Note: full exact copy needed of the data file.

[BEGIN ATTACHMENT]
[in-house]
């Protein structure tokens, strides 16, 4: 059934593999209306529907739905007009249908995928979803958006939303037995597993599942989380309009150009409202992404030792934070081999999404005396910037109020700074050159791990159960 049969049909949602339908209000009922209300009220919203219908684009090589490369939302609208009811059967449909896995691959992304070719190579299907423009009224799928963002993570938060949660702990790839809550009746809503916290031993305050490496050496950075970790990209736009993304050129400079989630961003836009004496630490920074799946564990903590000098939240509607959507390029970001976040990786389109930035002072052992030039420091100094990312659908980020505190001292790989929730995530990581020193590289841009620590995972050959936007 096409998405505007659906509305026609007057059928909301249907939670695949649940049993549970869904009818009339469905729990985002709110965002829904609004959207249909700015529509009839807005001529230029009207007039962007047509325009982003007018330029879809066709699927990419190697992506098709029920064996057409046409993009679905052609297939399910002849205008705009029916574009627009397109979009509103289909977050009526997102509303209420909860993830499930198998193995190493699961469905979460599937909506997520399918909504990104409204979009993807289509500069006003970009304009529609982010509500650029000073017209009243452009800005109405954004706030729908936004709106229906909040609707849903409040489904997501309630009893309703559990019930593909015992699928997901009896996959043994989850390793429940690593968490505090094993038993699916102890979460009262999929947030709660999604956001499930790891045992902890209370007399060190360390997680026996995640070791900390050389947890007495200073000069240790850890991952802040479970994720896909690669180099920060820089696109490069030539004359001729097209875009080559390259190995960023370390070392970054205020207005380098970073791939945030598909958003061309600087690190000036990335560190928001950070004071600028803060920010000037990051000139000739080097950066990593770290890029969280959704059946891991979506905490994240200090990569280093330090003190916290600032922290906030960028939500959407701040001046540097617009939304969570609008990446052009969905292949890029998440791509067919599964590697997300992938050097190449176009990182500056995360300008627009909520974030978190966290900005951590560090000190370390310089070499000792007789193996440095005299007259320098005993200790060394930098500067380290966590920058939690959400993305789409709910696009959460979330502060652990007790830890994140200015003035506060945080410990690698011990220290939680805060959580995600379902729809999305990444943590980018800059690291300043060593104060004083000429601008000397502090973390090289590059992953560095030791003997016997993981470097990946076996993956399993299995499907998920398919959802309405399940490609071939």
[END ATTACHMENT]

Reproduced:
[in-house]
């Protein structure tokens, strides 16, 4: 059934593999209306529907739905007009249908995928979803958006939303037995597993599942989380309009150009409202992404030792934070081999999404005396910037109020700074050159791990159960 049969049909949602339908209000009922209300009220919203219908684009090589490369939302609208009811059967449909896995691959992304070719190579299907423009009224799928963002993570938060949660702990790839809550009746809503916290031993305050490496050496950075970790990209736009993304050129400079989630961003836009004496630490920074799946564990903590000098939240509607959507390029970001976040990786389109930035002072052992030039420091100094990312659908980020505190001292790989929730995530990581020193590289841009620590995972050959936007 096409998405505007659906509305026609007057059928909301249907939670695949649940049993549970869904009818009339469905729990985002709110965002829904609004959207249909700015529509009839807005001529230029009207007039962007047509325009982003007018330029879809066709699927990419190697992506098709029920064996057409046409993009679905052609297939399910002849205008705009029916574009627009397109979009509103289909977050009526997102509303209420909860993830499930198998193995190493699961469905979460599937909506997520399918909504990104409204979009993807289509500069006003970009304009529609982010509500650029000073017209009243452009800005109405954004706030729908936004709106229906909040609707849903409040489904997501309630009893309703559990019930593909015992699928997901009896996959043994989850390793429940690593968490505090094993038993699916102890979460009262999929947030709660999604956001499930790891045992902890209370007399060190360390997680026996995640070791900390050389947890007495200073000069240790850890991952802040479970994720896909690669180099920060820089696109490069030539004359001729097209875009080559390259190995960023370390070392970054205020207005380098970073791939945030598909958003061309600087690190000036990335560190928001950070004071600028803060920010000037990051000139000739080097950066990593770290890029969280959704059946891991979506905490994240200090990569280093330090003190916290600032922290906030960028939500959407701040001046540097617009939304969570609008990446052009969905292949890029998440791509067919599964590697997300992938050097190449176009990182500056995360300008627009909520974030978190966290900005951590560090000190370390310089070499000792007789193996440095005299007259320098005993200790060394930098500067380290966590920058939690959400993305789409709910696009959460979330502060652990007790830890994140200015003035506060945080410990690698011990220290939680805060959580995600379902729809999305990444943590980018800059690291300043060593104060004083000429601008000397502090973390090289590059992953560095030791003997016997993981470097990946076996993956399993299995499907998920398919959802309405399940490609071939």